China Internet


China’s Internet industry has attracted significant amount of attention from investors abroad. By talking to people there and reading what the industry experts say, I observed some interesting characteristics of the China Internet market:

  1. China’s Internet users reached 100 million this year, according to China Internet Network Information Center (CNNIC). Although a small percentage of Chinese population, it ranked No. 2 in the world behind the United States. With its GDP growth at 9% for the past ten years, it’s not difficult to see that China will become the No.1 Internet player in the world in the foreseeable future.
  2. More than 70% of Chinese Internet users are under the age of 30 (see Morgan Stanley report on China Internet Trends). That’s why most Internet portals such as Sina, Sohu, and Netease have large amount of ring-tones, downloads, and other fun-seeking content. The flip side of it is that there is less content for knowledge-seeking and business information than in the US.
  3. With more than 350 million mobile phone users and low PC installation, China Internet is mobile-centric rather than PC-centric. Morgan Stanley analysts estimate mobile value-added ervices (MVAS) contributed $770 million in revenue to the Internet industry in 2004.
  4. Finally, China Internet space seems to be a combination of online and off-line model, so called “click plus brick.” This has to do with Chinese strong sense of relationships and love for face-to-face connections. This aspect of social fabric is deeply rooted in the culture and is not going away any time soon.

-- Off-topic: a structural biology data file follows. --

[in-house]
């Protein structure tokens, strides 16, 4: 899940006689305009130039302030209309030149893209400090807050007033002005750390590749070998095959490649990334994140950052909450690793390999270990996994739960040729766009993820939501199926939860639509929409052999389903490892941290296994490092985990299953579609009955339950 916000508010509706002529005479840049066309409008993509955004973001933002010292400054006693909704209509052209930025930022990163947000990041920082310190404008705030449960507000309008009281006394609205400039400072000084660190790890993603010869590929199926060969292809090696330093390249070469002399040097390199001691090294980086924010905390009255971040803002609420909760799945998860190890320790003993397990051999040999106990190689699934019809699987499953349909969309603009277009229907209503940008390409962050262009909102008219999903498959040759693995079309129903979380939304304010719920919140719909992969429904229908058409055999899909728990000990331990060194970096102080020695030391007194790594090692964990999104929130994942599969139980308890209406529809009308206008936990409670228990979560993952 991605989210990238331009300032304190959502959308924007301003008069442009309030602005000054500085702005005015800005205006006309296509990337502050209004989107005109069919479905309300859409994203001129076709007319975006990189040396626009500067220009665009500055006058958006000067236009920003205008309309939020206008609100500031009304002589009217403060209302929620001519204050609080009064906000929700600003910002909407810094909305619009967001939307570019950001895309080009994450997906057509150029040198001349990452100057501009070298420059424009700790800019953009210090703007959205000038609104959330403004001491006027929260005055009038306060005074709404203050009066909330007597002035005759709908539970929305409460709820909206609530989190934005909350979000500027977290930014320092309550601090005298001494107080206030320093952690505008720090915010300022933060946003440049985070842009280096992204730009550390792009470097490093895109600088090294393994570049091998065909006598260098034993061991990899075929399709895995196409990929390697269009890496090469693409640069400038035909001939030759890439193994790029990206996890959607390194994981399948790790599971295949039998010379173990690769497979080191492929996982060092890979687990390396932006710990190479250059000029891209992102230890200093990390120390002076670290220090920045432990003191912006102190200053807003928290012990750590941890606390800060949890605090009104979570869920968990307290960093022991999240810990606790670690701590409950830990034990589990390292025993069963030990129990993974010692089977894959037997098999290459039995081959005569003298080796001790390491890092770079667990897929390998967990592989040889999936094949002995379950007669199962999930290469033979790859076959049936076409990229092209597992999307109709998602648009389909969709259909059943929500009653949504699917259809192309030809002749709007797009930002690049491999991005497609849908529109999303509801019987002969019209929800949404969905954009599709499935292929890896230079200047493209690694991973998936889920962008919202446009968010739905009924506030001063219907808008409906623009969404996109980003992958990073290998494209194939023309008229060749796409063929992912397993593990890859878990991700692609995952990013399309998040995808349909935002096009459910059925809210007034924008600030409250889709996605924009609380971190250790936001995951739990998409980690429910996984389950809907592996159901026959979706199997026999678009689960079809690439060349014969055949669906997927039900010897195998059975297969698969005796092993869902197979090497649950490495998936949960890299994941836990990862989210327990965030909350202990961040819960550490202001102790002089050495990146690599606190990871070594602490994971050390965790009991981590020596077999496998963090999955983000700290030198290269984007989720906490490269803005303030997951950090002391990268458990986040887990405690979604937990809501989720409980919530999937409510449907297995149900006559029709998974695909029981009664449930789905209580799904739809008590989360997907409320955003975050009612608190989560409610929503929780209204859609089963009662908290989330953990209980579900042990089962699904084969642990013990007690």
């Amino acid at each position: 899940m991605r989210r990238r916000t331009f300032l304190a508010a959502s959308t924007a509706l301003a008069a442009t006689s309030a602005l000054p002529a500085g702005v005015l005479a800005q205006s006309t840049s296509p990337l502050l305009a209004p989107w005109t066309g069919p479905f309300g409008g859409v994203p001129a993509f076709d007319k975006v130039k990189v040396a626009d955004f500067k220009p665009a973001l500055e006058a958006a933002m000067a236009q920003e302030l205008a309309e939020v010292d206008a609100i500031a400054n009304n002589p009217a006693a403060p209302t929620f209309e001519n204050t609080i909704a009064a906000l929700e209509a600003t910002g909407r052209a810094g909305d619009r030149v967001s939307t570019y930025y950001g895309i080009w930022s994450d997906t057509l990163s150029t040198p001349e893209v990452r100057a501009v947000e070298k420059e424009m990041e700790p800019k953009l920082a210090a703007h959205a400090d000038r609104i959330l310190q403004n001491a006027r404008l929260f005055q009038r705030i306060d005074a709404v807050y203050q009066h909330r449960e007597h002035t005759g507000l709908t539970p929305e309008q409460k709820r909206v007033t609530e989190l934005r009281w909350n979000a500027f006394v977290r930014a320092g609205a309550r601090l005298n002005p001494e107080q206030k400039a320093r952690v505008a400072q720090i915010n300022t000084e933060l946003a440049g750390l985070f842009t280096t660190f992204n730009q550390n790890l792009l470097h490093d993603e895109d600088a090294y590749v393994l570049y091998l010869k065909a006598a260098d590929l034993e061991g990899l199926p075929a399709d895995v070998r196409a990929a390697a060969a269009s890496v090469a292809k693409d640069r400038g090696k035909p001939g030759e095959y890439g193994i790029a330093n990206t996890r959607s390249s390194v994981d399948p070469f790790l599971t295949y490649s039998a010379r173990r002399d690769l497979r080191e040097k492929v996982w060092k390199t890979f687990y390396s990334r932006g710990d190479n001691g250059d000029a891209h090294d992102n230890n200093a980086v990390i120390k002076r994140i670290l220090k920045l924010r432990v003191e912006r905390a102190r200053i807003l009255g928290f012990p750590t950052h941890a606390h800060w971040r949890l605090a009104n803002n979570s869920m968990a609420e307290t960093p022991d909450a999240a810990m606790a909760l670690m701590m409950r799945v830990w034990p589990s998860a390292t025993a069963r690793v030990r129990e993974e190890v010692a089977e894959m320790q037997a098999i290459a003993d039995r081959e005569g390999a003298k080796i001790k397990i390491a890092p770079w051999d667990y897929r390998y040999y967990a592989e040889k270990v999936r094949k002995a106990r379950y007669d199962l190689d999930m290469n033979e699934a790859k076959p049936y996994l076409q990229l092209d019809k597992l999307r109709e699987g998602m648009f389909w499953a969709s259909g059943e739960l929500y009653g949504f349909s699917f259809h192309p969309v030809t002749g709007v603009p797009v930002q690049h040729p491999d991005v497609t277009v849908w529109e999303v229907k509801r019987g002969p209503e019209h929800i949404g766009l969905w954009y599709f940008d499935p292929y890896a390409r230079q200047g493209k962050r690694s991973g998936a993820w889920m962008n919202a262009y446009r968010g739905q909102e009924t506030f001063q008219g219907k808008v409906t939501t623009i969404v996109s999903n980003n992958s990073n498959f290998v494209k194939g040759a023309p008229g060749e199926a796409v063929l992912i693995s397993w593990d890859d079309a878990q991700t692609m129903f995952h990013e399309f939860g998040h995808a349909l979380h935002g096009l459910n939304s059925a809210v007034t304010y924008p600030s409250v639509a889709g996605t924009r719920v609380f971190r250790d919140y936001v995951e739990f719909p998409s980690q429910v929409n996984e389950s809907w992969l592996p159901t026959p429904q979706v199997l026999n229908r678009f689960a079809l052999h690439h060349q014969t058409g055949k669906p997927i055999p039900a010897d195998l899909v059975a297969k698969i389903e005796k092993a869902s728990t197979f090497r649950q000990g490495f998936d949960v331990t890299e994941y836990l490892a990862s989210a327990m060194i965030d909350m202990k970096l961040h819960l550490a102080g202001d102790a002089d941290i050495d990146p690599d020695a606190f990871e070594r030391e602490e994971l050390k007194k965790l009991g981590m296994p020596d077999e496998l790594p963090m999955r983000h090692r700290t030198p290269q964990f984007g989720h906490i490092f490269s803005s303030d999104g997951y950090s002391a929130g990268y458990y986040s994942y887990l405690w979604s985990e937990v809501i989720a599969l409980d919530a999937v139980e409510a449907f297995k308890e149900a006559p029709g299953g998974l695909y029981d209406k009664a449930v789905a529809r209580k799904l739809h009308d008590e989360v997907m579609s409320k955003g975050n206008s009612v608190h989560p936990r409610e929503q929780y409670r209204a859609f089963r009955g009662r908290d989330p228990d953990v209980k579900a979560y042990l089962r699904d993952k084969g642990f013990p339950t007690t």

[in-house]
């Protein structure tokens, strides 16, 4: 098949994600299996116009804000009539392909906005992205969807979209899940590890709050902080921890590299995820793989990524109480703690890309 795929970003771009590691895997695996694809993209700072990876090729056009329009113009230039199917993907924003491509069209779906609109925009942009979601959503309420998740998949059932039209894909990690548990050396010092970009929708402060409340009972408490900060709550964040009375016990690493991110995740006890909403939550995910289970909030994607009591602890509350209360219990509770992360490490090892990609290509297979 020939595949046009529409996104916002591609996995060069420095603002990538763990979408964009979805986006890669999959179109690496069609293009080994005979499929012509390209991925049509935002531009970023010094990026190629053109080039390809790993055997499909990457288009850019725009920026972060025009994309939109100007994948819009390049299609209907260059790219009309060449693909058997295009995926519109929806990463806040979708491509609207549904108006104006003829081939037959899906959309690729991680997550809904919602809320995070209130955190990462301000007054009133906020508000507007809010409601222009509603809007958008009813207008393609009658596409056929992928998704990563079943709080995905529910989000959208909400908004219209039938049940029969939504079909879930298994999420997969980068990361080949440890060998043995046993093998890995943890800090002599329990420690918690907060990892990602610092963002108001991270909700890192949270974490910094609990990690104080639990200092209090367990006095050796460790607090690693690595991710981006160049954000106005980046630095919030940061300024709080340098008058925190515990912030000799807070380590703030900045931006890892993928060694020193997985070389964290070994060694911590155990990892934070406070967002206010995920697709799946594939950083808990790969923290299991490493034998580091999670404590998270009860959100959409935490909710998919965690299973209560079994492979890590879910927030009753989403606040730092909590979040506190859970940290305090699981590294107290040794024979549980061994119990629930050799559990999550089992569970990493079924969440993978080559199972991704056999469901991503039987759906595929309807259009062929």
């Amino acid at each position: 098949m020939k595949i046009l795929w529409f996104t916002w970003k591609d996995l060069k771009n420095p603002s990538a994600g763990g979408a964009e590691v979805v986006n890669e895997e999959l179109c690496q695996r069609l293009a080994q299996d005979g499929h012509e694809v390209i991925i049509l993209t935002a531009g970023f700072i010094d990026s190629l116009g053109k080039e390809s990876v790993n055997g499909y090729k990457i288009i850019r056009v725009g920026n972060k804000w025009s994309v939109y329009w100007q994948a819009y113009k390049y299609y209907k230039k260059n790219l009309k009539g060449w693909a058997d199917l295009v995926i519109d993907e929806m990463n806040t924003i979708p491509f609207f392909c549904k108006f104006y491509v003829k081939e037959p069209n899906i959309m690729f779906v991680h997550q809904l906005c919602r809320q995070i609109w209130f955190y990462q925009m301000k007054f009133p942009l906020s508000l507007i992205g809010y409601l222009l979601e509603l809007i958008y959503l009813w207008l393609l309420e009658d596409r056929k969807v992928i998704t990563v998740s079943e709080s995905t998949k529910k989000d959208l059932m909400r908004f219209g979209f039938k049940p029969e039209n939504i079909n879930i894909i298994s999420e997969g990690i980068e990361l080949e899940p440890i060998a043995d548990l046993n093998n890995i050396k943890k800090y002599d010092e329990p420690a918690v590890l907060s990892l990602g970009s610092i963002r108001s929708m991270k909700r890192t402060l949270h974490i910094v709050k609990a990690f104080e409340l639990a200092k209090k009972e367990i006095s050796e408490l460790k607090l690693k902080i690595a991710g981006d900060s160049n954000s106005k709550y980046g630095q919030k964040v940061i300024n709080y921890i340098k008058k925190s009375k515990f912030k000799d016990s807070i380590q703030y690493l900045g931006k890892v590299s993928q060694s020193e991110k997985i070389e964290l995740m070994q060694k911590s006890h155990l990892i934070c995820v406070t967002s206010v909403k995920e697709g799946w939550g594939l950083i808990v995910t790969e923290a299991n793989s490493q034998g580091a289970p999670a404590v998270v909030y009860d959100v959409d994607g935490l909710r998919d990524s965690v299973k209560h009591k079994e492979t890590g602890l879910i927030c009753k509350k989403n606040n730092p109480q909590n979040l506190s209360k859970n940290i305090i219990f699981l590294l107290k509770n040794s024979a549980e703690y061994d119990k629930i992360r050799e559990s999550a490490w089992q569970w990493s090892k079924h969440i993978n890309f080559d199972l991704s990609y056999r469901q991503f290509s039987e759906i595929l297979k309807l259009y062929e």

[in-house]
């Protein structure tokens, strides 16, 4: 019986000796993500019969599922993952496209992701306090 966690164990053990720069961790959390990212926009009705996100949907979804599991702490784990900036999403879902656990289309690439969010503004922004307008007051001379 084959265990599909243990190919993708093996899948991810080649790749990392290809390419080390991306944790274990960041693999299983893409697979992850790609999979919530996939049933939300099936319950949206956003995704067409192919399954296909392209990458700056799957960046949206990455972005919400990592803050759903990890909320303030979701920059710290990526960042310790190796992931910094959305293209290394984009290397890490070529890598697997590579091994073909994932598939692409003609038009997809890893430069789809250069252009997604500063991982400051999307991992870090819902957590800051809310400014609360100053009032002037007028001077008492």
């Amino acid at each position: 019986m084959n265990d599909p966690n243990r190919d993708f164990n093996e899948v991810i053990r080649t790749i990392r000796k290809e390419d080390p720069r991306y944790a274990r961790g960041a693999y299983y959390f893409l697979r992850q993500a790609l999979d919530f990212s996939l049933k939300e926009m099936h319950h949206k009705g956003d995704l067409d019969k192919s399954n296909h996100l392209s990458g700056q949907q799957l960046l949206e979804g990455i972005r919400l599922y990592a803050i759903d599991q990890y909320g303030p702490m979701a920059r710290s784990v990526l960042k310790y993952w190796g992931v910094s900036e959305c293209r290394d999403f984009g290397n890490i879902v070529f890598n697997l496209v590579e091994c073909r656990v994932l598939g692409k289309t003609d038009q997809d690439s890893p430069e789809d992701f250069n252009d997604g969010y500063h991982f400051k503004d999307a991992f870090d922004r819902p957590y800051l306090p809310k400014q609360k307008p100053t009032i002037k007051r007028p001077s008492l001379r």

I do think China Internet is a very exciting play ground with the brightest people. While the US is leading the innovation in this field, the smart entrepreneurs know how to leverage it and adapt to local taste. The fact that most first-movers die and fast-followers succeed may let China leapfrog. No wonder so much money is going to China Internet industry!

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One thought on “China Internet

  1. Would China leapfrog simply because of its size, not because it is a “fast follower”?
    And some first movers like eBay thrive and dominate (though they do seem to be less common).